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James M. Cain should be a name that needs no introduction: The Postman Always Rings Twice (1934), Serenade (1937), Mildred Pierce (1941), Double Indemnity (1943), all of them classics of noir both on the page and on the silver screen. Postman in particular blew the doors off sex in literature, one of the first novels in a clean-cut decade to feature sex and lust as a driving force. Cain’s writing focuses on the point where “love at first sight” intersects “crazed animal lust,” the all-encompassing and inflamed passion that can become the first steps down an easy road to murder—death of a husband, a wife, another lover. What many forget is that Cain was really a short-story writer—most of his novels were only around 30,000-40,000 words in length, which falls into “novella” territory today. Cain was at his best with the short story, and many of his best short tales are collected in this edition.

MysteriousPress / Open Road Media - 2015.

MysteriousPress / Open Road Media – 2015 – Cover design by Neil Alexander Heacox.

Many of Cain’s novel follow the same theme: a romance between a shifty man and a dangerous woman, set in a darker, seedier part of the world that exists outside of comfortable society. “Pay-Off Girl” has a man falling for a bookie’s pay-off girl in a seedy bar; he’ll have to fight to keep her, though, as she’s working a job you don’t just walk away from. “Brush Fire” has a drifter working for the Civilian Conservation Corps extinguishing California forest fires fall for a beautiful young woman in camp, until he runs afoul of the man he’d saved earlier in the day—her husband. “Coal Black” has a miner and a lost woman trapped in the inky blackness of a coalmine, huddling together in fright; it’s bad luck to bring a woman into a mine, but this chance encounter ends with the desperate hope of a new beginning. In “Two O’Clock Blonde,” it’s between a traveling salesman and the maid of a dumpy hotel—an opportune afternoon affair monkeywrenched by a grift attempt.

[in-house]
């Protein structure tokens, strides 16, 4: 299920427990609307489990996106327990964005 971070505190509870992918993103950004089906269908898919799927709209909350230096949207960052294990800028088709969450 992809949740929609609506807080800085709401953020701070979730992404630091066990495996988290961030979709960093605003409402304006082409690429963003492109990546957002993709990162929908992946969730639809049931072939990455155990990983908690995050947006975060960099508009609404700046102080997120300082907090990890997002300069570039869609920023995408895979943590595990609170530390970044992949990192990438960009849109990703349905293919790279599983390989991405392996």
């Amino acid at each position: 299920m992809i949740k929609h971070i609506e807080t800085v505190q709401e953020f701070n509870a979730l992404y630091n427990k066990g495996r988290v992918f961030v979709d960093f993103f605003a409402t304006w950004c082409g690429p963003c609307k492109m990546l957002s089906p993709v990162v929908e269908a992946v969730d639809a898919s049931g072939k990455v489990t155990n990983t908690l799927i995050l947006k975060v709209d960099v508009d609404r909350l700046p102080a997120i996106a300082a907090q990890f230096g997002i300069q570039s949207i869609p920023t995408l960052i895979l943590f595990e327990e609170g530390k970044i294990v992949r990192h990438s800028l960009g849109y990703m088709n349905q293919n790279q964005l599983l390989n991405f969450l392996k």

These are all excellent stories—I really enjoyed “Coal Black” and “Brush Fire” in particular—but perhaps the best is “The Baby in the Icebox,” set at a roadside gas station operated by a young married couple and told from the perspective of a drifter they’ve employed. The husband wants to get into big cats, and operates his own roadside amusement show; little does he know that his wife has a way with cats, and in her hands even his dangerous pet tiger becomes a docile pet. But neither are happy with their marriage; each is seeing someone on the side, and it’s obvious that the marriage’s days are numbered. With the ensuing deadly game of cat and mouse, it could easily have been titled “Tiger in the Kitchen” instead. A knockout story, and a great way to lead off the collection.

Cain does great work painting the gray underworld where lust, desperation, and greed drive some to murder. “Joy Ride to Glory” has a pair of cons bust out of prison, the protagonist forced at gunpoint by a sadistic killer. A nice surprise twist shows that even a con might get a chance for a fresh start. “Dead Man” follows a train-hopping hobo who kills a railroad detective by accident; he flees back through L.A. in an attempt to evade the police, making several attempts to throw pursuers off his tail. That said, it also has a strong theme of redemption by the end. “Pastorale” is a bit dated (as Cain’s first published story, this should not be surprising), but is still a decent tale. It’s about a drifter named Burbie who returns home and falls in love with a woman—they wish to be together, but have to deal with her rich husband. Desperate to be together, they talk a dangerous killer into killing the old man for his wealth, a mere $23 in change that Burbie planted in a pot. Needless to say, things become more grim and deadly than Burbie anticipated.